The generalized Schwan equation for an arbitrary oriented ellipsoid can be written as:
where the r _{ i } is the vector of the point T(x, y, z) lying at the surface of the ellipsoid and L _{ i } are the depolarizing factors in the x, y and z directions and are dependent only on the geometrical properties of the ellipsoid. The sum of the depolarizing factors is always 1.
Analytical equations for depolarizing factors for an ellipsoid can be found in the paper by Stratton (1941). Here we shall limit ourselves only to an axially symmetrical ellipsoid where R _{1}>R _{2}=R _{3} for a prolate spheroid and R _{1}<R _{2}=R _{3} for an oblate spheroid. The depolarizing factor for the prolate spheroid along the symmetry axis is:
and for the oblate spheroid is:
The depolarizing factors in the other two directions can be calculated from the condition that the sum is equal to one:
If the z axis of the coordinate system is parallel to the symmetry axis of the spheroid, then the solution for the parallel and perpendicular orientations is:
For a sphere where R _{1}=R _{2}=R, then L _{ x }=L _{ y }=L _{ z }=1/3 and z=R cosϑ; thus from Eq. 12 we obtain:
which is the wellknown Schwan equation (Eq. 1). See Table 1.
In its most general case the electric field orientation is defined by the angles α (Fig. 1c) and β:
but without loss of generality we can always choose β=0 so the vector of the electric field lies in the xz plane. The point T(x, y, z) at the surface of the spheroid in the spherical coordinates can be written as:
where the absolute value of ∣r∣ is:
Introducing Eqs. 14, 15, 16 into Eq. 8, Δφ_{i} on an arbitrary oriented spheroid for an infinitely small membrane conductance can be obtained:
For β=0 and presented in the Cartesian coordinate system, the above equation simplifies to:
This solution is the same as derived by Gimsa and Wachner (2001), only presented in a form that is analogous to the Schwan equation and already taking into account all simplifications that are valid for the cells. Thus from the solution for the induced potential in parallel and perpendicular orientations, one can calculate Δφ_{i} on an arbitrarily oriented spheroid by means of a linear combination of the two solutions. In other words, in the coordinate system of the spheroid the electric field has two components: in the x and z directions. Since the potential is a linear function, we can simply add the potential induced in the perpendicular direction and the one induced in the parallel direction.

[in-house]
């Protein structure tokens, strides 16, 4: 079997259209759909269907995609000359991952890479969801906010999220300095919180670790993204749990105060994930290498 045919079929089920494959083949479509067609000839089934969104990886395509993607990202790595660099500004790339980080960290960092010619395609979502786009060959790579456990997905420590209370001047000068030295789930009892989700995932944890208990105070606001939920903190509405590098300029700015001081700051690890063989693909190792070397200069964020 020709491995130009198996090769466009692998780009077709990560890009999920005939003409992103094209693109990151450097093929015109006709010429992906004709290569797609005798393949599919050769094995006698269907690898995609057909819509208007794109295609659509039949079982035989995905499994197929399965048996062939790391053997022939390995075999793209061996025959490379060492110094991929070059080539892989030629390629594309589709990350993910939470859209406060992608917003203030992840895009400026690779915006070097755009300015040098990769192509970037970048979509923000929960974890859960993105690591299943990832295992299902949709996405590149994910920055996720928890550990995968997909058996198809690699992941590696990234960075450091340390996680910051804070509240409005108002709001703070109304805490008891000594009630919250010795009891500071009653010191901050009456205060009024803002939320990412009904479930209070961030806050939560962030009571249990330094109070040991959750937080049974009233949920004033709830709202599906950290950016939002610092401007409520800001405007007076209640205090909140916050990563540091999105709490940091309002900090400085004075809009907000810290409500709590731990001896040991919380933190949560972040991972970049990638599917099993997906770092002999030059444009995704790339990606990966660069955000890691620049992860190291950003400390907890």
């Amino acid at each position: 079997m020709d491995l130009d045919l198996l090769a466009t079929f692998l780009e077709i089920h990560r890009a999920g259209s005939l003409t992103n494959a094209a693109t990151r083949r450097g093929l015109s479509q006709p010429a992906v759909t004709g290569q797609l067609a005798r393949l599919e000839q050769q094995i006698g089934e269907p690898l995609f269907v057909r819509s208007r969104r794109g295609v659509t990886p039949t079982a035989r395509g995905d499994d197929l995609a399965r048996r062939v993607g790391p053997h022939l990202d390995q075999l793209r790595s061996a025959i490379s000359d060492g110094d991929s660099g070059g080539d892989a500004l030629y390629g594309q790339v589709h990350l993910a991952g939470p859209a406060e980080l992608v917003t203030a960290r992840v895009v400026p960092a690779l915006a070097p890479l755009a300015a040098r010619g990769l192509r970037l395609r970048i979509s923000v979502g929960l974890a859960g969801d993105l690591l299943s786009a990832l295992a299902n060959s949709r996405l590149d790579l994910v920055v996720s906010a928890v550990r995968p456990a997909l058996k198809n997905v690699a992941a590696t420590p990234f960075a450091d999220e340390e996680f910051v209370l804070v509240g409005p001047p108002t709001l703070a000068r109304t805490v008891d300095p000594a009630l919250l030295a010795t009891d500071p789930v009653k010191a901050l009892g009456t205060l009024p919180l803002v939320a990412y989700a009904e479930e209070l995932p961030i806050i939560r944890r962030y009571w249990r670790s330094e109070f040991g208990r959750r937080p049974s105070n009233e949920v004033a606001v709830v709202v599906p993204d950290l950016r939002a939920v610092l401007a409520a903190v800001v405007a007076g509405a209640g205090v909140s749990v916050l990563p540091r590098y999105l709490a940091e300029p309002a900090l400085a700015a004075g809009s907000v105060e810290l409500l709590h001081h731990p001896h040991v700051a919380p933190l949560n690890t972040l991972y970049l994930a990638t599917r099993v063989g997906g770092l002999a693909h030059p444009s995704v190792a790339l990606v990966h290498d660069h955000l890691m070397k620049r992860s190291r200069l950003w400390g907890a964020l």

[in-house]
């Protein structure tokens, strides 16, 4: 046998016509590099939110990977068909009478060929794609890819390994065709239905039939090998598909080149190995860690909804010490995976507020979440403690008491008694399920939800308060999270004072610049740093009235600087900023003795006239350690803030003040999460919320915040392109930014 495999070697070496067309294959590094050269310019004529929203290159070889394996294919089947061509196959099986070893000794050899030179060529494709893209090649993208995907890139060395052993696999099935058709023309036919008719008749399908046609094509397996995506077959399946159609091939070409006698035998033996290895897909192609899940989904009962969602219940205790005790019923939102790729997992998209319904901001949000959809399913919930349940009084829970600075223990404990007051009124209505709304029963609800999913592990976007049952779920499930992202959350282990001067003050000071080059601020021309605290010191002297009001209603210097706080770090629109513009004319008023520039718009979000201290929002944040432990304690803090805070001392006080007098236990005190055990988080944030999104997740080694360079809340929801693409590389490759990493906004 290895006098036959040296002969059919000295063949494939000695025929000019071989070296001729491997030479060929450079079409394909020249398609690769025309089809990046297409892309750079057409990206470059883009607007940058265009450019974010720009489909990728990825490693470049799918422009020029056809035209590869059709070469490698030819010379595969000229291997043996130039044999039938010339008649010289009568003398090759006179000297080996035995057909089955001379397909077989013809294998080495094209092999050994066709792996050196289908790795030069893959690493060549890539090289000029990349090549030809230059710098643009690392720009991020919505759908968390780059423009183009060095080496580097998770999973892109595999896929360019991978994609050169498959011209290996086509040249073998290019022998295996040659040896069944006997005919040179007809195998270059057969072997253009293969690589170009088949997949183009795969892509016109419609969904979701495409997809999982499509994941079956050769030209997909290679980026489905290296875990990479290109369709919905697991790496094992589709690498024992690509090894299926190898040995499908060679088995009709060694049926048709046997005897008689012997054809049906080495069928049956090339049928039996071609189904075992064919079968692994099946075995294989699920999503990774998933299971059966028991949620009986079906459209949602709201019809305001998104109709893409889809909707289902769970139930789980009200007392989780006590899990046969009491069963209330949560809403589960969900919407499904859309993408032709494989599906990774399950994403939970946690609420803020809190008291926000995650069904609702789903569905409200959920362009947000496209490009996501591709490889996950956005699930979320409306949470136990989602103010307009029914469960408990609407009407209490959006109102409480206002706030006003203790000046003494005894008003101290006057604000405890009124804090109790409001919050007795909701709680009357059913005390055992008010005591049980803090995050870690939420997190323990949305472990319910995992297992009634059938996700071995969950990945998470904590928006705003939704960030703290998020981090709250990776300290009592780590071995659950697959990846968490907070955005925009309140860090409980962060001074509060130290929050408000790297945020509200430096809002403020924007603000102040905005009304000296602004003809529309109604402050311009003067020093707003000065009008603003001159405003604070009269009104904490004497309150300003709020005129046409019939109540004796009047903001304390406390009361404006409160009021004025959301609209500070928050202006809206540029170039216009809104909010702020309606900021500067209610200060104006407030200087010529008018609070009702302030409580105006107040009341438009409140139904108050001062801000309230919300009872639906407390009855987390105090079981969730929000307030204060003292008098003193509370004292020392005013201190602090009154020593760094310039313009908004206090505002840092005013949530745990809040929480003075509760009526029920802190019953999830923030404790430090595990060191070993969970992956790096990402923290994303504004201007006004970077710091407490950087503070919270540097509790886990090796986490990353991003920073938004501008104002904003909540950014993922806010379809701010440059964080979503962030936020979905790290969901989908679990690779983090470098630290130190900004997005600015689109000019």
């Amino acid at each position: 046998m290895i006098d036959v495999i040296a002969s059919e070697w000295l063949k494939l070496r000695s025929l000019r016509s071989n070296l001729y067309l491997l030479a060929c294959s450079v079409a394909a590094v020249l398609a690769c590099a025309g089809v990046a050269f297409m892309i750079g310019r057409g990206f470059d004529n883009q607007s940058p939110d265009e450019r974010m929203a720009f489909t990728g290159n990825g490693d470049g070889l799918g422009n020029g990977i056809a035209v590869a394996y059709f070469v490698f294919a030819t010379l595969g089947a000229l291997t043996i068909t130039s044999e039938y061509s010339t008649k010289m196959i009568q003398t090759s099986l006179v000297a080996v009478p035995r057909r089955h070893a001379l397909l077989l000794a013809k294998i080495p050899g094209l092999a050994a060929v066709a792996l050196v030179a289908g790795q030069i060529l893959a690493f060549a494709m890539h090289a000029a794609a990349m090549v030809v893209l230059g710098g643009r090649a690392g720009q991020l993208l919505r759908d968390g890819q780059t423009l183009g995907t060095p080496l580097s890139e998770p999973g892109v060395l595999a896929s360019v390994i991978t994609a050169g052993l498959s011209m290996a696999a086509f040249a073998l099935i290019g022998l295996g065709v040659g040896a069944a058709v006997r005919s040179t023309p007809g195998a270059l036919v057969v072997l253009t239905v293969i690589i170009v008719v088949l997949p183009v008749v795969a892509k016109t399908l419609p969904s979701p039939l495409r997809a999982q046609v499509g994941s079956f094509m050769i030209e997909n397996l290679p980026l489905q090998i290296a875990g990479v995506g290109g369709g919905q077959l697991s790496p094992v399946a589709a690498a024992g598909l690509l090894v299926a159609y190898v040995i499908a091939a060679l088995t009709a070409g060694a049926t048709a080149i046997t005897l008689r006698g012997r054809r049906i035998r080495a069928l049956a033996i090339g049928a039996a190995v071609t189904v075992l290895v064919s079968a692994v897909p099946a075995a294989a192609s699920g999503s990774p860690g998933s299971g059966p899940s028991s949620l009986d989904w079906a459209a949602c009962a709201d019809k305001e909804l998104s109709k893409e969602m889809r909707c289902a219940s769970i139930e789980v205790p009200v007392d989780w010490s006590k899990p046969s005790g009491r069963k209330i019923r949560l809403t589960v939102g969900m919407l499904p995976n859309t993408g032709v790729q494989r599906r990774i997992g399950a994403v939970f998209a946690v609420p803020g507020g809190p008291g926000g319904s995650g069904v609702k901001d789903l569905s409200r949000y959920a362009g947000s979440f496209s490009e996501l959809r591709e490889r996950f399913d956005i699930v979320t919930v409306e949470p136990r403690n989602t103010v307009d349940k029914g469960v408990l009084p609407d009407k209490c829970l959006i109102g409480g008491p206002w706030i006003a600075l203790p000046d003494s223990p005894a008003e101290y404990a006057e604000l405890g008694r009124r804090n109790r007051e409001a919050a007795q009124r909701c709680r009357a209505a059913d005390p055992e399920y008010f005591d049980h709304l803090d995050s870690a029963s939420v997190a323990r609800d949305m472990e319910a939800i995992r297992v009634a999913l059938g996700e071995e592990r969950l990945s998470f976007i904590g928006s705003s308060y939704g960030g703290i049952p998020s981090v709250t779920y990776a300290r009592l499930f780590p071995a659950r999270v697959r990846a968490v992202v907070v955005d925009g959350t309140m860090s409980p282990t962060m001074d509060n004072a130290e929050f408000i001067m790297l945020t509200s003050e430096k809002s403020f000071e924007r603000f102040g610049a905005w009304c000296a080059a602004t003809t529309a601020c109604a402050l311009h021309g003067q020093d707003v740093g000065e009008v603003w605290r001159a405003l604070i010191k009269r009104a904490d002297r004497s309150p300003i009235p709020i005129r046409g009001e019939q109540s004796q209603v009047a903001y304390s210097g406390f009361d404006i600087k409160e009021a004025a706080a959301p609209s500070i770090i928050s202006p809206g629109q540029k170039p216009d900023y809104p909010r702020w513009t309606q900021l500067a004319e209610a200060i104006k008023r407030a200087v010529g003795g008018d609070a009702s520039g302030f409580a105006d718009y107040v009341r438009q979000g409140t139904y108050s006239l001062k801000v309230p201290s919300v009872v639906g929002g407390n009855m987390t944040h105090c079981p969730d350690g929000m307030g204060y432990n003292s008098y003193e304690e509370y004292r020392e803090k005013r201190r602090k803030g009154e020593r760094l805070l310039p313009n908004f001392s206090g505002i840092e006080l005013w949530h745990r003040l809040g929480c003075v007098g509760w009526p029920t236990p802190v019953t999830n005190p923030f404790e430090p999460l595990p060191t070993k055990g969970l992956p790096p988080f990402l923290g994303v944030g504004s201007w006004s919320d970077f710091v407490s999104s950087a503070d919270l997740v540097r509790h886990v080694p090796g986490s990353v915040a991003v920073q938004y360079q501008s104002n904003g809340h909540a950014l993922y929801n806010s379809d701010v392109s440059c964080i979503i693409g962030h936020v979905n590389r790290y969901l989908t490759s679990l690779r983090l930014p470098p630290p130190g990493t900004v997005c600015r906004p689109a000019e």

Appendix B
For the calculation of the area where the critical transmembrane potential Δφ_{c} is exceeded, we have to integrate the surface on the spheroid in spheroidal coordinates τ, ϕ and σ (Korn and Korn 2000). The transformation from Cartesian coordinates to spheroidal coordinates for a prolate spheroid is defined by:
and for oblate spheroid by:
The surface element in spheroidal coordinates is (Korn and Korn 2000):
where g _{ϕϕ} and g _{ττ} are elements of the metric tensor in spheroidal coordinates.
The equation of the surface of the spheroid is:
where ϕ_{1}, ϕ_{2}, τ_{1} and τ_{2} are borders of integration defined by the condition that Δφ_{i} = Δφ_{c}. As already mentioned, we analyzed Δφ_{i} on an ellipse, obtained from the crosssection of a spheroid with the xz plane. For two points on the ellipse where Δφ_{c} was exceeded, an ellipse on a spheroid through these two points can also be defined, which is perpendicular to plane xz. This ellipse represents our border of integration. The border of integration where Δφ_{c} has been exceeded is a closed curve on an ellipsoid which is nearly an ellipse. By transforming this ellipse into spheroidal coordinates, the ϕ_{1}, ϕ_{2}, τ_{1} and τ_{2} values are obtained.
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Valič, B., Golzio, M., Pavlin, M. et al. Effect of electric field induced transmembrane potential on spheroidal cells: theory and experiment. Eur Biophys J 32, 519–528 (2003). https://doi.org/10.1007/s0024900302969
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DOI: https://doi.org/10.1007/s0024900302969